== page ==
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Katechismus

(2,220 words)

Author(s): Fischer, Michael | Albrecht, Christian | Hauptmann, Peter
1. AllgemeinK. (lat. catechismus von griech. katḗchēsis, » mündlicher Unterricht«) bezeichnete seit der Spätantike den Unterricht des erwachsenen Taufbewerbers, seit Einführung der Säuglingstaufe im 2./3. Jh. die Unterweisung der Gläubigen ( Katechetik). In der Frühen Nz. bürgerte sich der Begriff zur Bezeichnung von systematisch gegliederten und didaktisch aufbereiteten Schriften religiöser Elementarunterweisung ein. Diese wurden auch ench(e)iridion (griech., »Handbüchlein«), institutio (lat., »Unterricht«) oder summa (lat., »Gesamtheit«) genannt. Adress…
Date: 2019-11-19

Catechism

(2,277 words)

Author(s): Fischer, Michael | Albrecht, Christian | Hauptmann, Peter
1. General In Late Antiquity, the term “catechism” (Latin  catechismus from Greek  katéchesis, “oral instruction”) came into use for the instruction of adult catechumens; when infant baptism was introducted in the 2nd/3rd century, it was applied to the instruction of the faithful (Catechetics). In the early modern era, the term came to be applied to systematically organized works designed for elementary religious instruction. Other terms used included  ench( e) iridion (Greek, “small handbook”),  institutio (Latin, “instruction”), and  summa (Latin, “sum”). Catec…
Date: 2019-10-14

Radziwill

(362 words)

Author(s): Hauptmann, Peter
[German Version] 1. Nicholas the Red (Mikołai Rudy Radziwiłł; Apr 27, 1512 – Apr 27, 1584, Vilnius), high chancellor and high hetman of Lithuania, from 1566 (following his cousin Nicholas the Black [see 2 below]) voivode of Vilnius; he became a Calvinist c. 1564. His descendants remained faithful to the Reformed confession and, until the line failed in 1667, ensured the continuation of Reformed parishes on the Radziwill estates (of the Birse branch) in Lithuania. Peter Hauptmann Bibliography T. Nowakowski, Die Radziwills. Die Geschichte einer großen europäischen Familie, 1968, 79–…

Poznań, Bishopric

(313 words)

Author(s): Hauptmann, Peter
[German Version] The see of Poznań was erected in 968 as a missionary bishopric for all Poland, after the Piast duke Mieszko I began the process of Christianizing Poland with his baptism in 966. By 999/1000, however, it had already been superseded by the erection of the archiepiscopal see of Gniezno, to which it became suffragan at the beginning of the 11th century. From then on, it included the center of Great Poland and the southern part of Mazovia. In 1232 Bishop Paweł Grzymała was granted the …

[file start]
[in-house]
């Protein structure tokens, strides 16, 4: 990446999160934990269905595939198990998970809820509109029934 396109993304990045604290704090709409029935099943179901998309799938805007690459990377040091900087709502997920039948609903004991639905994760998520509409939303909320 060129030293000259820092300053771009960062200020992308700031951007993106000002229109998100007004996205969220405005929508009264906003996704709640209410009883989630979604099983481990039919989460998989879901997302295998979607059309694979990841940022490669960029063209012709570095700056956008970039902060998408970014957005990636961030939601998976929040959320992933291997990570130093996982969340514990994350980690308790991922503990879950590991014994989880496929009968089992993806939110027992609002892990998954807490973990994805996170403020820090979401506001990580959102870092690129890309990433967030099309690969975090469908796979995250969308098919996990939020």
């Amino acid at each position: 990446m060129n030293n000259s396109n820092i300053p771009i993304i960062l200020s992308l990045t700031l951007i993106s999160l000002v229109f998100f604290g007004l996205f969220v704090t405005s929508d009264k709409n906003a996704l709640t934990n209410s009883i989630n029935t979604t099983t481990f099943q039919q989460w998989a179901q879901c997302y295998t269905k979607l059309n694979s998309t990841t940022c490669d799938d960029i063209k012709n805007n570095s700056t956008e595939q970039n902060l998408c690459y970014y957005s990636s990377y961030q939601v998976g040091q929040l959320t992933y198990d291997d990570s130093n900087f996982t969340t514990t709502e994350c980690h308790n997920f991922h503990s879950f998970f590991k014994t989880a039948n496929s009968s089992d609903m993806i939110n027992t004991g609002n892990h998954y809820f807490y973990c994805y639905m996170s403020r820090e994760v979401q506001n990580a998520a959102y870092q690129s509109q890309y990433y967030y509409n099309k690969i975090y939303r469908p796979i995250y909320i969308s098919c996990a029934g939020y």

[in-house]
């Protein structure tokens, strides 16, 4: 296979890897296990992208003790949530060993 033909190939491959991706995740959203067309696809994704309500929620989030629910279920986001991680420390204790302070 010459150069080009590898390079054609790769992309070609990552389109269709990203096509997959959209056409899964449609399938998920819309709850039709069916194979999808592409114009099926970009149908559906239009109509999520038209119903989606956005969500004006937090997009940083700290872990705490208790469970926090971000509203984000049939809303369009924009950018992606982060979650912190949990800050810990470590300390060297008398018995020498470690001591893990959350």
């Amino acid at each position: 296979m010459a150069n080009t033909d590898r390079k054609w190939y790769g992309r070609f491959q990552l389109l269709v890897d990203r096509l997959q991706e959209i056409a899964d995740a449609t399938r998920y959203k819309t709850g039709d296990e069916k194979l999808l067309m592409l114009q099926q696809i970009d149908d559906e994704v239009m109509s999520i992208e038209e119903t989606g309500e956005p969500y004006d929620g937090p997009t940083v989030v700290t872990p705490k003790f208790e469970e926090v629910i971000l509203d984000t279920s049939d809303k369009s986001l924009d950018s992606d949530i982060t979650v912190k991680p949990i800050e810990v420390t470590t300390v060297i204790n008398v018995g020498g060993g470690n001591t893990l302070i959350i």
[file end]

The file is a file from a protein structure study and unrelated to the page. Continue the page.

Helmold of Bosau

(129 words)

Author(s): Hauptmann, Peter
[German Version] (c. 1120 – post 1177). Helmold worked in eastern Holstein from 1143, after attending the cathedral school in Braunschweig, and as pastor in Bosau on the Plöner See (from 1156). Between 1163 and 1172, he composed, from the notes of Adam of Bremen, oral tradition and his own experience, his Chronica Slavorum which covered the time period up to 1170. In it, despite clear partisanship, he reports vividly and generally reliably the Christianization and Germanization of the Slavs settled east of the lower Elbe (Slavic missions). His wor…

Martin of Troppau (Polonus)

(92 words)

Author(s): Hauptmann, Peter
[German Version] (Martinus Polonus; before 1230, Troppau [today Opava] – Jun 12, 1278, Bologna). Initially a Dominican in Prague, Martin became papal chaplain and apostolic penitentiary in Rome; on May 21, 1278, he was consecrated archbishop of Gniezno in Viterbo. He is best known as a chronicler. His Chronicon pontificum et imperatorum (Chronicles: IV), replete with anecdotes and fables, was widely read; its many extensions and imitations gave rise to a genre of “Martin chronicles.” Peter Hauptmann Bibliography A.-D. v. den Brincken, LThK 3 VI, 1997, 1429 (bibl.).

Wends

(570 words)

Author(s): Hauptmann, Peter